Beyond drug-induced alteration of glutamate homeostasis, astrocytes may contribute to dopamine-dependent intrastriatal functional shifts that underlie the development of drug addiction: A working hypothesis.
The European journal of neuroscience
Blackwell Publishing Inc.
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Fouyssac, M., & Belin, D. (2019). Beyond drug-induced alteration of glutamate homeostasis, astrocytes may contribute to dopamine-dependent intrastriatal functional shifts that underlie the development of drug addiction: A working hypothesis.. The European journal of neuroscience, 50 (6), 3014-3027. https://doi.org/10.1111/ejn.14416
The transition from recreational drug use to compulsive drug seeking habits, the hallmark of addiction, has been shown to depend on a shift in the locus of control over behaviour from the ventral to the dorsolateral striatum. This process has hitherto been considered to depend on the aberrant engagement of dopamine-dependent plasticity processes within neuronal networks. However, exposure to drugs of abuse also triggers cellular and molecular adaptations in astrocytes within the striatum which could potentially contribute to the intrastriatal transitions observed during the development of drug addiction. Pharmacological interventions aiming to restore the astrocytic mechanisms responsible for maintaining homeostatic glutamate concentrations in the nucleus accumbens, that are altered by chronic exposure to addictive drugs, abolish the propensity to relapse in both preclinical and, to a lesser extent, clinical studies. Exposure to drugs of abuse also alters the function of astrocytes in the dorsolateral striatum, wherein dopaminergic mechanisms control drug seeking habits, associated compulsivity and relapse. This suggests that drug-induced alterations in the glutamatergic homeostasis maintained by astrocytes throughout the entire striatum may interact with dopaminergic mechanisms to promote aberrant plasticity processes that contribute to the maintenance of maladaptive drug seeking habits. Capitalising on growing evidence that astrocytes play a fundamental regulatory role in glutamate and dopamine transmission in the striatum, we present an innovative model of a quadripartite synaptic microenvironment within which astrocytes channel functional interactions between the dopaminergic and glutamatergic systems that may represent the primary striatal functional unit that undergoes drug-induced adaptations that eventually lead to addiction.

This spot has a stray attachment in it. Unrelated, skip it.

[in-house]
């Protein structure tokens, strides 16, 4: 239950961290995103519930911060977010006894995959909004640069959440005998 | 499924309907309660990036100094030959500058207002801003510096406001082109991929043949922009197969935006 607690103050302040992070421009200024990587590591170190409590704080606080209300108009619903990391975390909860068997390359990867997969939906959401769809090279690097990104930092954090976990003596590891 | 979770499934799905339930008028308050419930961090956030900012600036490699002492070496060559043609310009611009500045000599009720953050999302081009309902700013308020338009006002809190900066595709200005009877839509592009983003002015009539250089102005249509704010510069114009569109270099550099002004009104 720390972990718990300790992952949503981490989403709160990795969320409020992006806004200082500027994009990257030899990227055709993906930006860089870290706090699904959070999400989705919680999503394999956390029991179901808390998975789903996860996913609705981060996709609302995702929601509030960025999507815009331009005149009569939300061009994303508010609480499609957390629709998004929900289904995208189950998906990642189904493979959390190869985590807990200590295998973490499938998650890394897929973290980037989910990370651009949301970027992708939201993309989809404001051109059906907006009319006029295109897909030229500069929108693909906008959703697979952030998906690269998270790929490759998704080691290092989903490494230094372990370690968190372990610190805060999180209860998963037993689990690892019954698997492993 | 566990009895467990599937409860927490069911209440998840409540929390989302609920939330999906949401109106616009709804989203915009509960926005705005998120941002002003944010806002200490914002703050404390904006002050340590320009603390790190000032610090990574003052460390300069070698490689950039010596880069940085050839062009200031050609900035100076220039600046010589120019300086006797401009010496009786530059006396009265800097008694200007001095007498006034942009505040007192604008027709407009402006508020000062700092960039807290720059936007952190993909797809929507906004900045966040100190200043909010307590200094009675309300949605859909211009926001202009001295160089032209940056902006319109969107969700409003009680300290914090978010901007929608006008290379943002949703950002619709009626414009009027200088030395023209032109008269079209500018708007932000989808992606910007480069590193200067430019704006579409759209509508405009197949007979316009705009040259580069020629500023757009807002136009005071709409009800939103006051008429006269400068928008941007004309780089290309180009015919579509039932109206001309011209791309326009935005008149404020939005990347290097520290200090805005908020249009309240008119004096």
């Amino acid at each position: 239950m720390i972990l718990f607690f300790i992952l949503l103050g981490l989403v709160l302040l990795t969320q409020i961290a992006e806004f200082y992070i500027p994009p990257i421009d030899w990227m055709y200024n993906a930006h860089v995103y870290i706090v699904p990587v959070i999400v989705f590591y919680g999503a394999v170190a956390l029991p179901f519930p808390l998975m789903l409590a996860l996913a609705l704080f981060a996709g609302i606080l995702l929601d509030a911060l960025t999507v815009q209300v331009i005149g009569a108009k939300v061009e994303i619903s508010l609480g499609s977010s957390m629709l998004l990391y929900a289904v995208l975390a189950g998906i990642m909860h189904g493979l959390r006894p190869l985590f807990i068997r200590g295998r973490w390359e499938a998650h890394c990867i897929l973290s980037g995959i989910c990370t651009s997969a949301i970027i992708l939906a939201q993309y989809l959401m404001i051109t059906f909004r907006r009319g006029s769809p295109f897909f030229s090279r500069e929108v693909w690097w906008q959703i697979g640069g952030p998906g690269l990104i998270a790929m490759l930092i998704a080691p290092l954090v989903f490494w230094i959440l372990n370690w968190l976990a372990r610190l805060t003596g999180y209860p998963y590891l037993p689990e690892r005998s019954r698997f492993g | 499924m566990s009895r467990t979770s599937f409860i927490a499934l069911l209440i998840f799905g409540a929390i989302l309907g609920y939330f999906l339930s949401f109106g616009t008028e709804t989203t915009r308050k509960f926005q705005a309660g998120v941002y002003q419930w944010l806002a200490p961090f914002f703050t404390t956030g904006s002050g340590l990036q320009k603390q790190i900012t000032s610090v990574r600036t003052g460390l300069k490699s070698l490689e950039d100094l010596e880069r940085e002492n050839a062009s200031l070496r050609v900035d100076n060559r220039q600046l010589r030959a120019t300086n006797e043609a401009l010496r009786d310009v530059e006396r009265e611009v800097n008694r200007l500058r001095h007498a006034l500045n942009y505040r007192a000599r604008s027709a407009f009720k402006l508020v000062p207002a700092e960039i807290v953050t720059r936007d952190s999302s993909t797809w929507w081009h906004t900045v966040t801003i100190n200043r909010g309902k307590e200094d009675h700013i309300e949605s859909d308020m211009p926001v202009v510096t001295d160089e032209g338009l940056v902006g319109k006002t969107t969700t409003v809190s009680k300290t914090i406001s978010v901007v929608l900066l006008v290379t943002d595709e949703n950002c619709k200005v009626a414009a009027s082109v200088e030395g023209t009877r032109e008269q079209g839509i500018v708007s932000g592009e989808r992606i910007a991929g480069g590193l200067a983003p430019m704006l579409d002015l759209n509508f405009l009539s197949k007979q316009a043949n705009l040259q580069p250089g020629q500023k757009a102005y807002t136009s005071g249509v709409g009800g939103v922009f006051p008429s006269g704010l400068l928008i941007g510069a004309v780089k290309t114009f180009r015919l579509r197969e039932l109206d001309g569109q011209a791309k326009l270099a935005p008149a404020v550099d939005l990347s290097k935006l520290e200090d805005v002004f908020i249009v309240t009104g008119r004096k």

Corpus Striatum, Nucleus Accumbens, Astrocytes, Animals, Humans, Substance-Related Disorders, Dopamine, Homeostasis, Drug-Seeking Behavior
Leverhulme Trust (RPG-2016-117)
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External DOI: https://doi.org/10.1111/ejn.14416
This record's URL: https://www.repository.cam.ac.uk/handle/1810/291203
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